As I left the basilica, a guy approached me and asked in French if there was air conditioning in there. He spoke so quickly that I had to begrudge a 'Désolée... parlez-vous anglais?'. He immediately switched into English and started talking to me about the Quebec joie de vivre and how everything was a little more laidback here. It was all going well until he offered to show me where the nude beach was, and he could take me there now if I wanted. I told him that actually, I had other plans. But I didn't feel so much harassed by the encounter as mildly amused. On that day, a woman also stopped me to compliment my fringe and my fashion choices, so I got a wonderful first impression of the inhabitants of Montreal.

This was my first time in a North American city, so it took me a little while to get a feel for the street system. The metro stations were not as widespread or interconnected as they are in, say, London, so I had to get used to walking. I did find it handy that generally, the streets were laid out in a criss-cross plan. It made it harder to get lost, but they were so long. It blew my mind that there could be "east" and "west" sectors of one street. And the manner in which streets were numbered - according to blocks, I believe? - was totally unheard of to me. It is a cliché of the highest order, but everything was noticeably bigger.








There was a lot of great street art in Montreal, especially in the Plateau / Mile End, hippest place ever. As I walked around, I cursed myself for not living there. There are people from all over the world who own businesses and have developed that into something that's uniquely, say, Greek-Canadian. The neighbourhood is also heavily characterised by its Jewish population - you see Hasidic kids running around, posters in Hebrew and Yiddish, and there are tonnes of bagel shops.

Street art is one of my favourite parts of visiting a new city, because it really shows off the personality of its residents.

'In the village we believe that differences should enrich rather than divide'

  


 



 



 



The defining feature of Montreal, I suppose, is Mont Royal (the city's namesake). Although actually only 233m high, it's referred to as a mountain. I went up there when it was almost 40°C outside. Big mistake. It was a much longer walk to get up there than I'd anticipated, I ran out of water, and once I realised I was halfway up I couldn't exactly back out. But at least the slope was gentle and there were plenty of benches along the way.

Finally, I got to the park around Beaver Lake, a small, artificial lake that people skate on in the winter (very hard to imagine in that heat). I got to dip my feet in it, which was so refreshing.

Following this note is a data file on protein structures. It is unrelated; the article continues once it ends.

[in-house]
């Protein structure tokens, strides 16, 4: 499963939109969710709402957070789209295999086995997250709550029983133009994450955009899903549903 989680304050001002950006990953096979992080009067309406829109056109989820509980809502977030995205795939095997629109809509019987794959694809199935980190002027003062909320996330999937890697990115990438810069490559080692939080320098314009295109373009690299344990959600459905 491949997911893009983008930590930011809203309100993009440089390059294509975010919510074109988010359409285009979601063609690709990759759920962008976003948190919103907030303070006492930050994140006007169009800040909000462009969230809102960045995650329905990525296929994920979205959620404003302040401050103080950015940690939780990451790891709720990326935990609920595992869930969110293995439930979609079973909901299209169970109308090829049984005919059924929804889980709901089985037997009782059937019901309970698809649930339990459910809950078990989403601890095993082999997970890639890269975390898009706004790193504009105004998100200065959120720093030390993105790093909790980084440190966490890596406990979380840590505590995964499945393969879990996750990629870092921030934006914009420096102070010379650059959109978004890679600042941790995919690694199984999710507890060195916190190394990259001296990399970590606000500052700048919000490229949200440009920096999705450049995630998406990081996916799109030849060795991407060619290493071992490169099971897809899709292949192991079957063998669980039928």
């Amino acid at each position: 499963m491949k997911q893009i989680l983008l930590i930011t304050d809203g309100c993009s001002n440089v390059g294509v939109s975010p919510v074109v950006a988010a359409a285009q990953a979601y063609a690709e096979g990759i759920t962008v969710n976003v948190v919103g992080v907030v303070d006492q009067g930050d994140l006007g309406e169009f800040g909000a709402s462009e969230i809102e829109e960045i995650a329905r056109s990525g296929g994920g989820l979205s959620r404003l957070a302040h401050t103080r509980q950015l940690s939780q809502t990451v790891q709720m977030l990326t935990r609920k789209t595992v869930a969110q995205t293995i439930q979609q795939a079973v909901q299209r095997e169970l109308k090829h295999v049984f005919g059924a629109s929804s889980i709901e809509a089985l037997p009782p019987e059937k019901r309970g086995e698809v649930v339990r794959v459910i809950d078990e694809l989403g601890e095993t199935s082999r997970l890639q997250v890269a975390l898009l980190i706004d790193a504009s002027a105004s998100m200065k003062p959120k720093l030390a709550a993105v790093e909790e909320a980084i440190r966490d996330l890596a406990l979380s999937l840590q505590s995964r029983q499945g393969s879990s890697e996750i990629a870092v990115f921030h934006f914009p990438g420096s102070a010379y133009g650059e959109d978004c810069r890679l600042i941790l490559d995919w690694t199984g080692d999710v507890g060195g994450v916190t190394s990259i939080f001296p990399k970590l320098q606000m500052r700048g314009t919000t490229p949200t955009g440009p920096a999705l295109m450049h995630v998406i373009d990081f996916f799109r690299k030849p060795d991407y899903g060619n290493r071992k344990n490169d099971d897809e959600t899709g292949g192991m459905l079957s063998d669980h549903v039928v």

Contrary to the name of the lake, there were no beavers. However, I encountered the tamest squirrel ever, who came to chill out with me by the water.

Lift Yr. Skinny Fists Like Antennas To Heaven!
I still wanted to get to the top of the mountain so I could see the view over downtown Montreal, but I had absolutely no idea how to get there (the signposts were rather cryptic). I approached a couple of ladies from Ottawa. They were charmed by my English accent and offered to go up with me! I really appreciated it because I'm sure I would have just given up there and then, if not. I suppose that's a disadvantage of travelling alone - when you get "can't be bothered" feelings, there's nobody to tell you to get it together. On the other hand, if you're travelling with someone else you're less inclined to get talking to new people.

More squirrels! They were unbelievably tame!
This was, like, the second time in my life that I had ever seen a public water fountain, and the Canadians were amazed at this fact, so they offered to take a picture of me with it. How could I refuse?
Finally! This view is called Belvédère Kondiaronk, named after the Huron chief who negotiated between French and Aboriginal people.

On the drive down from Mont Royal, we stopped and I saw my first raccoons!




A trip to an awesome city is not quite complete without attending a show or two, so that night I went to see Destroyer, at Théâtre Rialto. The New Pornographers are one of my favourite bands ever so I was excited to see another of Dan Bejar's projects. But going on your own can be a bit weird - more often than not, I feel awkward standing around during the gaps of time between bands - but this time I really liked it, and passed the time people-watching and trying to make my $6 beer last. The venue was shabbily fancy, a kind of 1920s feel. And of course, the show was great. He played mostly stuff from the newest record Kaputt, which I haven't listened to that much, but it made for a soundtrack I can listen back to later for nostalgia. And it was a wonderful antidote to the hot summer night and my aching feet.




With that, I come to the end of the first part of my trip. Click here for part two: Quebec City and then more of Montreal!